Environment Agency struggling to recruit frontline inspection and permitting staff due to pay crisis

15 August 2022

While our members at the Environment Agency are currently being balloted on the latest pay offer, Prospect has learned that a pay crisis for Regulatory and Permitting Officer roles in Waste and Industrial Regulation is leading to severe recruitment difficulties.

The crisis is not limited to frontline regulatory and permitting roles; supporting technical roles are also increasingly hard to recruit to.

Some recent recruitment rounds have failed to fill more than 75% of the vacancies advertised. Many of the applicants do not have the required qualifications, despite a relaxation in this requirement in some cases. A vacancy rate approaching 50% within some teams is preventing the EA from tackling the growing backlog of often business-critical permitting applications from waste and industrial site operators.

A shortfall of boots on the ground is limiting the EA’s effectiveness in fighting pollution. This comes while the public is increasingly concerned about the impacts on rivers from water company and industrial effluent discharges.

Prospect understands the EA has identified a need to recruit to 2,000 posts across the organisation in the coming year. That’s roughly equivalent to all the staff in Natural England.

Some of these posts are for new roles funded by central government for regulatory and permitting work, which hasn’t been resourced appropriately. Mostly of the vacancies are to cover turnover, which is the highest it’s ever been in the organisation.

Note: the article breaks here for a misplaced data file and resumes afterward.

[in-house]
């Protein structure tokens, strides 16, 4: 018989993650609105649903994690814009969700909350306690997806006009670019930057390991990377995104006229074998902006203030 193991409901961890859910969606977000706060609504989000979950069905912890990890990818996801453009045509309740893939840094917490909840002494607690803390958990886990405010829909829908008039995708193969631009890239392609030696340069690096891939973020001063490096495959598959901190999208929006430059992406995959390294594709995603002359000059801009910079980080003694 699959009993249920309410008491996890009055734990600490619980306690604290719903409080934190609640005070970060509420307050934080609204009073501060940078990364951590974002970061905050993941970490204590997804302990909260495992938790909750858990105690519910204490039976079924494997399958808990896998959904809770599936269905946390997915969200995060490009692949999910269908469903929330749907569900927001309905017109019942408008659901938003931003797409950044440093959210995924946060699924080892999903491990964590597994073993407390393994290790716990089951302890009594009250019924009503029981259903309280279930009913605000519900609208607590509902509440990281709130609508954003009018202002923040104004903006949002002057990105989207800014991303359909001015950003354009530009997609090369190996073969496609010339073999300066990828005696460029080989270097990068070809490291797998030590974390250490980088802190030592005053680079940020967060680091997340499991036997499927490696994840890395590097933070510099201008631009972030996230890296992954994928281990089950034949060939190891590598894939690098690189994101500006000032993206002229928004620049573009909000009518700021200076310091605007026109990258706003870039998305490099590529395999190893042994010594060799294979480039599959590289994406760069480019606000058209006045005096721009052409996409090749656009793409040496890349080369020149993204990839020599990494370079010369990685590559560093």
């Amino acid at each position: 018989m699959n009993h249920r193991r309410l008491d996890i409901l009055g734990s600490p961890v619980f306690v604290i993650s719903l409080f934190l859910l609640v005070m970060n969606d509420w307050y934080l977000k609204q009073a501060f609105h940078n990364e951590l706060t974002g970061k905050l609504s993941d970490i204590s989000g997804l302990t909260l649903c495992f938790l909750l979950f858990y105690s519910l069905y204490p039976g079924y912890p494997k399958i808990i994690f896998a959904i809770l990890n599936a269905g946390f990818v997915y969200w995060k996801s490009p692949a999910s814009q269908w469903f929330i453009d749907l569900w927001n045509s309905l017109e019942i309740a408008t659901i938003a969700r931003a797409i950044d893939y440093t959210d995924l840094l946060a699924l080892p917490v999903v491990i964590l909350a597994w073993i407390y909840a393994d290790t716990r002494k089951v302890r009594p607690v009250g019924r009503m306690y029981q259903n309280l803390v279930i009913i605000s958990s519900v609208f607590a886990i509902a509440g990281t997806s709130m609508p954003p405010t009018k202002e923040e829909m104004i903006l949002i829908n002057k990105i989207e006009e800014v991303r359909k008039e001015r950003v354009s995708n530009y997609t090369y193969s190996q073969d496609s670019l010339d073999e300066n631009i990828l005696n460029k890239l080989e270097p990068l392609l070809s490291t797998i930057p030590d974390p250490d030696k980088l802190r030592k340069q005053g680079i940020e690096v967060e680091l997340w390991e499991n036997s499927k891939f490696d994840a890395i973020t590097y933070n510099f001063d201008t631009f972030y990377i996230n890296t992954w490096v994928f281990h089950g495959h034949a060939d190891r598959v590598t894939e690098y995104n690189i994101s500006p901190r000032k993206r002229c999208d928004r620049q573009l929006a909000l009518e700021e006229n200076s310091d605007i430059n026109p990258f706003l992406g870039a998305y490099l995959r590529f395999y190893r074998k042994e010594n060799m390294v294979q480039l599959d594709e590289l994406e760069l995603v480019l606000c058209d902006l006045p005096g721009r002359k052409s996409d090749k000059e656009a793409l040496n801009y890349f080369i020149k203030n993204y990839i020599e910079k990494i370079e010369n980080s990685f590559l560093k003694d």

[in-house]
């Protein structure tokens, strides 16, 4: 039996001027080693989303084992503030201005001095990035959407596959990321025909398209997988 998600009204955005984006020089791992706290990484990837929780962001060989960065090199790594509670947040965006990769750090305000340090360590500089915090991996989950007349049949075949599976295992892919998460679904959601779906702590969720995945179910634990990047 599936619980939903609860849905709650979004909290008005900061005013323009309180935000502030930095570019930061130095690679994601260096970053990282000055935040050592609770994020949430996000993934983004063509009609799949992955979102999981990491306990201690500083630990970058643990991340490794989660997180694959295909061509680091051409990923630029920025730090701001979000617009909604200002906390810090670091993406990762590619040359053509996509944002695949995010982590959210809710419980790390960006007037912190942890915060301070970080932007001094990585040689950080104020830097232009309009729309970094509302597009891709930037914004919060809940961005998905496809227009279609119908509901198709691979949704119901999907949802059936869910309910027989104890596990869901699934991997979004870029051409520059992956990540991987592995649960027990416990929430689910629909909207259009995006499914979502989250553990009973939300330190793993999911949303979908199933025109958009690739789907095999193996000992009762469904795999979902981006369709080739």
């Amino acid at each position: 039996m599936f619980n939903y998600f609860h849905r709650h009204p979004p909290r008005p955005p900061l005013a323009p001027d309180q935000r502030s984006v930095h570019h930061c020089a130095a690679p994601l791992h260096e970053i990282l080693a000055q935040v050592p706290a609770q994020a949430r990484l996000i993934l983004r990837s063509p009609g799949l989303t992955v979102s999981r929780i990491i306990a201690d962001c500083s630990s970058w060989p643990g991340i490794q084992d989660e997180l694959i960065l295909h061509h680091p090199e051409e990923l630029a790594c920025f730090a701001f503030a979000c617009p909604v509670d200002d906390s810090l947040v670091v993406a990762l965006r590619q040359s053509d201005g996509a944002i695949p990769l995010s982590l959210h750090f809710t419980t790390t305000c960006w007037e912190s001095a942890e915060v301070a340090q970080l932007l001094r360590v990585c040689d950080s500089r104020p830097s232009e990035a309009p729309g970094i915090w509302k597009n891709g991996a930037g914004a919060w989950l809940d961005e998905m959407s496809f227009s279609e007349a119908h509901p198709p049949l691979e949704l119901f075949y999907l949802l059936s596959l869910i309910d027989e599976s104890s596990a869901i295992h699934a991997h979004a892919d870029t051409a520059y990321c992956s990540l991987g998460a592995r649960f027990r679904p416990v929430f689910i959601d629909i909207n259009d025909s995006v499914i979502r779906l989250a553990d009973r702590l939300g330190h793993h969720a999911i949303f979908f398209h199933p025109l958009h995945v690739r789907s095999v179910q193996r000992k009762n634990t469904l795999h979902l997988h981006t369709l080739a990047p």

Many loyal staff, who had no intention to leave the EA after decades of experience, are moving to better paid roles elsewhere. This is causing a loss of corporate memory, and a “brain drain.”

Historically, the Agency has suggested its overall flexible working package compensated, to some extent at least, for poorer pay. The number of staff leaving demonstrate that this is clearly no longer the case.

Specialist recruitment teams

The recruitment situation is so severe that the EA is setting up a specialist team to help address the issue across the organisation. It recently advertised up to 22 posts, all recruitment-focused Business Support posts with salaries ranging between £24,000 and £36,000.  This perhaps demonstrates that the centralisation of functions (including HR and finance) across Defra Group is not providing the services required, or the efficiencies expected.

Prospect Negotiator Kevin Warden said:

“With or without a new recruitment team, unless the government tackles the fundamental problem of ever-poorer pay and reward at the Environment Agency, it will continue to find it hard to attract candidates with the appropriate skills and experience it needs to perform many of its core statutory duties.”

After 12 years of pay restraint, the EA’s remuneration package has been eroded so much that it is no longer attractive, causing the recruitment challenges we see today. This is also the reason that the Agency is finding it hard to entice staff to volunteer for incident response roles.